That's pretty shocking stuff, but perhaps more shocking is that according to the Congressional Research Service, it's entirely possible for the same thing to happen again. There are still laws in place, namely the Alien Enemy Act (via the U.S. House of Representatives), which authorizes the president to "apprehend, restrain, secure, and remove alien enemies ... whenever there is a declared war between the United States and any foreign nation or government."

The laws apply to anyone over the age of 14, and they're pretty vaguely worded. In a nutshell, it's up to the president to determine how non-naturalized residents are dealt with, including: "the manner and degree of the restraint to which they shall be subject [to]."

Laws restricting chemical and biological weapons are suspended

There are a ton of rules and regulations put in place around the development and use of chemical and biological weapons. After World War I, the International Committee of the Red Cross called them "barbarous inventions," and the establishment of the Geneva Convention rules outlawed their use and made the repercussions of using them very clear.

There are also a ton of laws on the books  governing the U.S.'s research and production of chemical and biological weapons (via GovRegs), including one that pretty much says, "Don't do it." The laws cover things like the movement and disposal of said weapons and lethal substances, and put a hold on the research and development of new weapons. Except, as it turns out, they're all overturned with a declaration of war.

The statute reads (in part): "After November 19, 1969, the operation of this chapter [devoted to restrictions on chemical and biological weapons] or any portion thereof, may be suspended by the President during the period of any war declared by Congress..."

FISA gets suspended

The idea that federal authorities can spy on U.S. citizens has always been wildly controversial, and things really came to a head after Watergate. That's when The New York Times revealed the fact that the CIA had — for a long time — been carrying out a secret, intelligence-gathering program that targeted Americans. What unfolded was a scandalous series of revelations, which included the fact that the government agencies had been actively spying on those believed to be members of the Communist Party, supporters of radical groups like the Black Panthers, and some of the most vocal opponents of the Vietnam War.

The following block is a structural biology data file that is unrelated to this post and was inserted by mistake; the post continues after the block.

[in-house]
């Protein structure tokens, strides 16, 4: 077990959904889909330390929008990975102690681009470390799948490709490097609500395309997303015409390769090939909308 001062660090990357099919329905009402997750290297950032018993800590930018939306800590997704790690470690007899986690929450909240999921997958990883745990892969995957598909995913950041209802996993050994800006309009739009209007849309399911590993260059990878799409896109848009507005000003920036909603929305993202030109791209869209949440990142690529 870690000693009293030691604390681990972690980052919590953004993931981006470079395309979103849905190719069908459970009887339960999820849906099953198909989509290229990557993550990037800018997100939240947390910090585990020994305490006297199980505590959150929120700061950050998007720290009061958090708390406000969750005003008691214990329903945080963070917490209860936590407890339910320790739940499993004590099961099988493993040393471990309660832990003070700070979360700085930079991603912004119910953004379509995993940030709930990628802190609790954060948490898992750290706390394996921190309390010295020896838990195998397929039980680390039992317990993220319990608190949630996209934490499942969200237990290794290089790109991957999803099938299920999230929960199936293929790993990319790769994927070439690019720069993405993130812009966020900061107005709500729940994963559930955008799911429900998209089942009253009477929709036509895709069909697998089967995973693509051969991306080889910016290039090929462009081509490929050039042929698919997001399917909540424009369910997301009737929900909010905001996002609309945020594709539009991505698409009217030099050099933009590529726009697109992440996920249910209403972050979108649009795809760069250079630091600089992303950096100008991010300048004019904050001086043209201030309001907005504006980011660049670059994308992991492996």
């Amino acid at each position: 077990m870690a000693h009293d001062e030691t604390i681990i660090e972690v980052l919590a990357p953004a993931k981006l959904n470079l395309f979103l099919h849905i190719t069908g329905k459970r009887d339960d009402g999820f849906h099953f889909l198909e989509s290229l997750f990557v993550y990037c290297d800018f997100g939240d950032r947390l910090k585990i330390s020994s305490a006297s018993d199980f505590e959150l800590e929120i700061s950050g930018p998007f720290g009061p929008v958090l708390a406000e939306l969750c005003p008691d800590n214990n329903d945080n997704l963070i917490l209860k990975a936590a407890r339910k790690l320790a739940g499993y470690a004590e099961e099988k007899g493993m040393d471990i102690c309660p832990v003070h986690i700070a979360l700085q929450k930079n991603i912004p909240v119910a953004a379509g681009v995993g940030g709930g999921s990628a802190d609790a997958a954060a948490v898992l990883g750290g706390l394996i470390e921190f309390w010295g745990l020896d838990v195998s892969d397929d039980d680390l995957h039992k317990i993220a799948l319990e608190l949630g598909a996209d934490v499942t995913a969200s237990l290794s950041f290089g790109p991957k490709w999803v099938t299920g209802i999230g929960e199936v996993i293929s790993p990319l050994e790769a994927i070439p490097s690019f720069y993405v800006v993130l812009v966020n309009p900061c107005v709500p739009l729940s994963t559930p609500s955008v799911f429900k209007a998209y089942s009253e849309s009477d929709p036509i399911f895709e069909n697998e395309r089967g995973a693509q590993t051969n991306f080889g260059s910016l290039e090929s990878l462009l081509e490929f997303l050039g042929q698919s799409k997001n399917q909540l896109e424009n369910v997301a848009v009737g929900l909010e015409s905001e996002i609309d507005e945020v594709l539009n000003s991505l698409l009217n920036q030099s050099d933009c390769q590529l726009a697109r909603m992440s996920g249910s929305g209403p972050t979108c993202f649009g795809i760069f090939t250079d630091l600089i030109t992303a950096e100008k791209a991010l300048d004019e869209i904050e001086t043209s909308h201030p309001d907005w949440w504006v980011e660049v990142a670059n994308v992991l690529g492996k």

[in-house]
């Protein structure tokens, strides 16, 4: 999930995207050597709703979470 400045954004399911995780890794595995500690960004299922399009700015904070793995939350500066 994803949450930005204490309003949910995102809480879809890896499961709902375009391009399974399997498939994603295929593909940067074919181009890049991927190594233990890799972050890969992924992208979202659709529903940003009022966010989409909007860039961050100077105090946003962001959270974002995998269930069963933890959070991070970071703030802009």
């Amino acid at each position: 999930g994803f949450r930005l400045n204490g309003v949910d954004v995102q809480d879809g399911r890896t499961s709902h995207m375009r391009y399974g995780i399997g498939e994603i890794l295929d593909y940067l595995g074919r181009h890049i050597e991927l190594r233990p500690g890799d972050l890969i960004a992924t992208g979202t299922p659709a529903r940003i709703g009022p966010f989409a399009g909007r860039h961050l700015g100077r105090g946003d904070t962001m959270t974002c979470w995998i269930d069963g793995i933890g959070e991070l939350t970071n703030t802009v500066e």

The result was the establishment of the Foreign Service Intelligence Act (FISA), which put in place a governing body that would hear requests for surveillance orders, then approve or deny those orders. The details of how the system operates have been amended and changed over the years, but the gist remains the same.

During a declaration of war, however, things change in a big way. FISA includes a provision that says that when war is declared, the president can essentially ignore the need to go through the Foreign Intelligence Surveillance Court, and give the approval for surveillance themself. According to the Congressional Research Service, the statute also says that they can also approve physical searches, the use of trap and trace devices, and pretty much all electronic surveillance "to acquire foreign intelligence information for a period not to exceed 15 calendar days following a declaration of war by the Congress."

The fine print of the Selective Service Act comes into play

It's kind of mind-numbing to think about, but when the U.S. realized they were on the cusp of wading neck-deep into World War I, the only army the country had was one of about 100,000 volunteers. That led to the establishment of the Selective Service Act, which meant mandatory registration for many. Fast forward to World War II and Vietnam, and it would become a really big deal.